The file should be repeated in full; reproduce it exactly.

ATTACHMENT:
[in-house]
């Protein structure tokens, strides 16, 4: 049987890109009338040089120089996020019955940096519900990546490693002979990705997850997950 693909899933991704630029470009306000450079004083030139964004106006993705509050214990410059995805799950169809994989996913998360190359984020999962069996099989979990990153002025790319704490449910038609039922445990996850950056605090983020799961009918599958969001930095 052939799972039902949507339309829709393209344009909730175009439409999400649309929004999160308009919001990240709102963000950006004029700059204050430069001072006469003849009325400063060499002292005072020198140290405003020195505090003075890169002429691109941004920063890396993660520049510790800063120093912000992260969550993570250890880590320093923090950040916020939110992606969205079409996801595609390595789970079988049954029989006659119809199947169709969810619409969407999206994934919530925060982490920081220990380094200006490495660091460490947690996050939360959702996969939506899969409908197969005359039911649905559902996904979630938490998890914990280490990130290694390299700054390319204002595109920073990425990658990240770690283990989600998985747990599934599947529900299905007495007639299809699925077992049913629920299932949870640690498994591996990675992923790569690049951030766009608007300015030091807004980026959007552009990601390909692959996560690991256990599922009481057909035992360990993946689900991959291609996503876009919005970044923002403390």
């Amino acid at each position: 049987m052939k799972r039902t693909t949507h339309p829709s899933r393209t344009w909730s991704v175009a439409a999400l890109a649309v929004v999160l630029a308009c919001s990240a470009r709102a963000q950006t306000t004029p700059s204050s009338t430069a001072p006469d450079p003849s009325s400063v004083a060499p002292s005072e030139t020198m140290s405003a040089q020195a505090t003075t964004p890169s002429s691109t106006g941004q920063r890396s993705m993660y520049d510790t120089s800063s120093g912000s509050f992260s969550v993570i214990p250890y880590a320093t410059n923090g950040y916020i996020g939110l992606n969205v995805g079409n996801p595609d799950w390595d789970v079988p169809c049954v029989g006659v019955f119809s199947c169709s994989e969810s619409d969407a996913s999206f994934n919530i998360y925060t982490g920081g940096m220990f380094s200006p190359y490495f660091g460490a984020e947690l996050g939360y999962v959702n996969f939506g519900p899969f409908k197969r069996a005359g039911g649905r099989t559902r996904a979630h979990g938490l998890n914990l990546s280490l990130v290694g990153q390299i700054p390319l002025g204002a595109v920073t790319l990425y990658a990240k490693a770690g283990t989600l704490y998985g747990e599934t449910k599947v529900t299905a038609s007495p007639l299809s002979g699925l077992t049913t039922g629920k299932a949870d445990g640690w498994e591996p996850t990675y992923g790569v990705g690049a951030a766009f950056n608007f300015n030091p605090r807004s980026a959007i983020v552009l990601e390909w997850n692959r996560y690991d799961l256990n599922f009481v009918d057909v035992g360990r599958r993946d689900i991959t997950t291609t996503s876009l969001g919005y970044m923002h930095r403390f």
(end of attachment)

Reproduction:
[in-house]
């Protein structure tokens, strides 16, 4: 049987890109009338040089120089996020019955940096519900990546490693002979990705997850997950 693909899933991704630029470009306000450079004083030139964004106006993705509050214990410059995805799950169809994989996913998360190359984020999962069996099989979990990153002025790319704490449910038609039922445990996850950056605090983020799961009918599958969001930095 052939799972039902949507339309829709393209344009909730175009439409999400649309929004999160308009919001990240709102963000950006004029700059204050430069001072006469003849009325400063060499002292005072020198140290405003020195505090003075890169002429691109941004920063890396993660520049510790800063120093912000992260969550993570250890880590320093923090950040916020939110992606969205079409996801595609390595789970079988049954029989006659119809199947169709969810619409969407999206994934919530925060982490920081220990380094200006490495660091460490947690996050939360959702996969939506899969409908197969005359039911649905559902996904979630938490998890914990280490990130290694390299700054390319204002595109920073990425990658990240770690283990989600998985747990599934599947529900299905007495007639299809699925077992049913629920299932949870640690498994591996990675992923790569690049951030766009608007300015030091807004980026959007552009990601390909692959996560690991256990599922009481057909035992360990993946689900991959291609996503876009919005970044923002403390």
């Amino acid at each position: 049987m052939k799972r039902t693909t949507h339309p829709s899933r393209t344009w909730s991704v175009a439409a999400l890109a649309v929004v999160l630029a308009c919001s990240a470009r709102a963000q950006t306000t004029p700059s204050s009338t430069a001072p006469d450079p003849s009325s400063v004083a060499p002292s005072e030139t020198m140290s405003a040089q020195a505090t003075t964004p890169s002429s691109t106006g941004q920063r890396s993705m993660y520049d510790t120089s800063s120093g912000s509050f992260s969550v993570i214990p250890y880590a320093t410059n923090g950040y916020i996020g939110l992606n969205v995805g079409n996801p595609d799950w390595d789970v079988p169809c049954v029989g006659v019955f119809s199947c169709s994989e969810s619409d969407a996913s999206f994934n919530i998360y925060t982490g920081g940096m220990f380094s200006p190359y490495f660091g460490a984020e947690l996050g939360y999962v959702n996969f939506g519900p899969f409908k197969r069996a005359g039911g649905r099989t559902r996904a979630h979990g938490l998890n914990l990546s280490l990130v290694g990153q390299i700054p390319l002025g204002a595109v920073t790319l990425y990658a990240k490693a770690g283990t989600l704490y998985g747990e599934t449910k599947v529900t299905a038609s007495p007639l299809s002979g699925l077992t049913t039922g629920k299932a949870d445990g640690w498994e591996p996850t990675y992923g790569v990705g690049a951030a766009f950056n608007f300015n030091p605090r807004s980026a959007i983020v552009l990601e390909w997850n692959r996560y690991d799961l256990n599922f009481v009918d057909v035992g360990r599958r993946d689900i991959t997950t291609t996503s876009l969001g919005y970044m923002h930095r403390f």